Lyotard and Levinas: the logic of obligation

Ambrose, D. (2009) Lyotard and Levinas: the logic of obligation. JAC: Rhetoric, Writing, Multiple Literacies, Politics - Special Issue on Levinas and Rhetoric, 29 (3).

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Jean-Francois Lyotard’s inquiry into the logic of obligation, culminating in his discussion of ethical phrases in “Le Differend”, is deeply indebted to Emmanuel Levinas’s reading of that logic and his articulation of a radically new modality of ethics. Both thinkers deploy a strategy of argumentation and a rhetoric of phrases whose performative contradictions are deliberate and affirmed. Levinas is one of the major figures in the twentieth century European philosophical tradition to have produced a substantive reconfiguration of ethics based upon the idea of an asymmetrical human relation rather than upon mutual obligation. The resulting ethics, outlined in texts such as “Totality and Infinity” and “Otherwise than Being, or Beyond Essence”, is one of hyperbolic responsibility beyond norms and duty and outside formal rules and pragmatics. In this paper I will analyse Lyotard’s arguments concerning the logic of absolute obligation – the ‘phrases of pure prescription’ - through a detailed reading of his relatively unknown essay on Levinas entitled “Levinas’s Logic”. Lyotard’s short commentary demonstrates considerable interpretative insight and originality in its attempt to identify the different levels of language and meta-language operative, but often unstated, in Levinas’s texts. However, as Lyotard himself recognises, such analysis risks doing considerable violence to Levinas by betraying the ethical signification of his thematization. His careful analysis of Levinas’s rhetorical strategy of deliberate logical contradiction represents a sophisticated response to Jacques Derrida’s early influential commentary ‘Violence and Metaphysics’. Derrida’s commentary is marked by its critical claims regarding Levinas’s efforts to articulate a philosophical ethics in a purified rhetoric beyond the speculative reach of the Hegelian dialectic. As I demonstrate in this paper, central to Lyotard’s own interpretative efforts is an urgent recovery of Levinas’s ethics from such an allegedly reductive reading.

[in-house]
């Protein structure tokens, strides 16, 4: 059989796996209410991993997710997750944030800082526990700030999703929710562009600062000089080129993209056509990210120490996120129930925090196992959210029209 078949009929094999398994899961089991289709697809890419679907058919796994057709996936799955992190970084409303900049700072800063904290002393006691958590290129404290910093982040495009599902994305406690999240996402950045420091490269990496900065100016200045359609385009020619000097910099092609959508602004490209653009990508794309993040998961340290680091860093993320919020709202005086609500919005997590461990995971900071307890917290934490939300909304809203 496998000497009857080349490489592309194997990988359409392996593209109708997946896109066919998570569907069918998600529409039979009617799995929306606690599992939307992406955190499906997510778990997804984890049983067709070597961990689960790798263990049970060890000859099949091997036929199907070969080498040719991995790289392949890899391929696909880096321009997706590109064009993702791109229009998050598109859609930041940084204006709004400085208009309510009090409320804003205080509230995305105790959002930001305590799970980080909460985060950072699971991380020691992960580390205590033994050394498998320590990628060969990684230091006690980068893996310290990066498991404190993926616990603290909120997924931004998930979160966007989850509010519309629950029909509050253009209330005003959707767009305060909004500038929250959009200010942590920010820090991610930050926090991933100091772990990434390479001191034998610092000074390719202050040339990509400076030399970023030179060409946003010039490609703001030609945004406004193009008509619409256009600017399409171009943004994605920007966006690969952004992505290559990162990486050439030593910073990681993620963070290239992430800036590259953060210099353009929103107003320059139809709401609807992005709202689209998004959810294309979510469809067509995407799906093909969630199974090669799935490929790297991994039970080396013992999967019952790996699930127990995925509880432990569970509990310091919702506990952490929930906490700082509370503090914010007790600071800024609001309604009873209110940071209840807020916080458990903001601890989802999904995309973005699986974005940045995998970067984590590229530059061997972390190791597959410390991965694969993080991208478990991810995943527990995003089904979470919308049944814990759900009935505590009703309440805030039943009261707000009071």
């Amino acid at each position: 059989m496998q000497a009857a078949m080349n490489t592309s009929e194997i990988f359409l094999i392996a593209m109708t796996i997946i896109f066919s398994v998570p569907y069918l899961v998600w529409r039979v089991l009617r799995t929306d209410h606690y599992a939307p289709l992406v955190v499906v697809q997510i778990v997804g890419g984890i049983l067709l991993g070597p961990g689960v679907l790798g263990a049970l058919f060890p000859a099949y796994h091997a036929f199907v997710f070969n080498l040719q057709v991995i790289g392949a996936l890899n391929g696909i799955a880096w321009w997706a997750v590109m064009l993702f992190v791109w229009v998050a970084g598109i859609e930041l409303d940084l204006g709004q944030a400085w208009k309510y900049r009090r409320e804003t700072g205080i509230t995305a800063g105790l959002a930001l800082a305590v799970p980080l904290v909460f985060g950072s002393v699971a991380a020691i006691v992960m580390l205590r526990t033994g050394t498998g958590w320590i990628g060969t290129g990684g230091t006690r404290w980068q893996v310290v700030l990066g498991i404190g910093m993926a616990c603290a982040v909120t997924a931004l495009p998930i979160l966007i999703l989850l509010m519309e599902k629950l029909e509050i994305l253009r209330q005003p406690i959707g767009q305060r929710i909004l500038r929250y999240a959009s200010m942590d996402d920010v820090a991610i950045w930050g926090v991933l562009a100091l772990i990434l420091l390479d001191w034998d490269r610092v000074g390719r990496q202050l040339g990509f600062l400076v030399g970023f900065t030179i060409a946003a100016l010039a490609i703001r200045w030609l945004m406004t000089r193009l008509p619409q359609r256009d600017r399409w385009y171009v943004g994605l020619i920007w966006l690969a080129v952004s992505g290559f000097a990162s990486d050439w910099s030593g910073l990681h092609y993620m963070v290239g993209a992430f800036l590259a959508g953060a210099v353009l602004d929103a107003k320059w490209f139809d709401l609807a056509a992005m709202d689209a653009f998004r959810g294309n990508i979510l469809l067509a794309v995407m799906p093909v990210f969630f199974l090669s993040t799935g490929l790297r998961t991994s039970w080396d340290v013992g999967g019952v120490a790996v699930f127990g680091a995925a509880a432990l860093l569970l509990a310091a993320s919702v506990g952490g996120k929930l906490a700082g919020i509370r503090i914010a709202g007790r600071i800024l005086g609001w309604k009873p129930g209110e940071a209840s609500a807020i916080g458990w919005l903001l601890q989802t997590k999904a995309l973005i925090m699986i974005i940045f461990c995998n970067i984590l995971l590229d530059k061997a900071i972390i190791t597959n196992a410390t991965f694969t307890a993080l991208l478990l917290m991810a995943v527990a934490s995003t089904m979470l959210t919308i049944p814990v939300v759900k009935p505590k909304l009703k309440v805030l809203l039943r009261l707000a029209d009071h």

Item Type: Article
Subjects: B Philosophy. Psychology. Religion > B Philosophy (General) > B0790 Modern
B Philosophy. Psychology. Religion > BC Logic
B Philosophy. Psychology. Religion > BJ Ethics > BJ0001 Ethics (General)
Divisions: pre Nov-2014 > Faculty of Arts and Humanities > Media
Depositing User: Dr Darren Ambrose
Date Deposited: 13 Jul 2011 09:06
Last Modified: 11 Dec 2014 14:07

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Last edited: 29/06/2016 12:23:00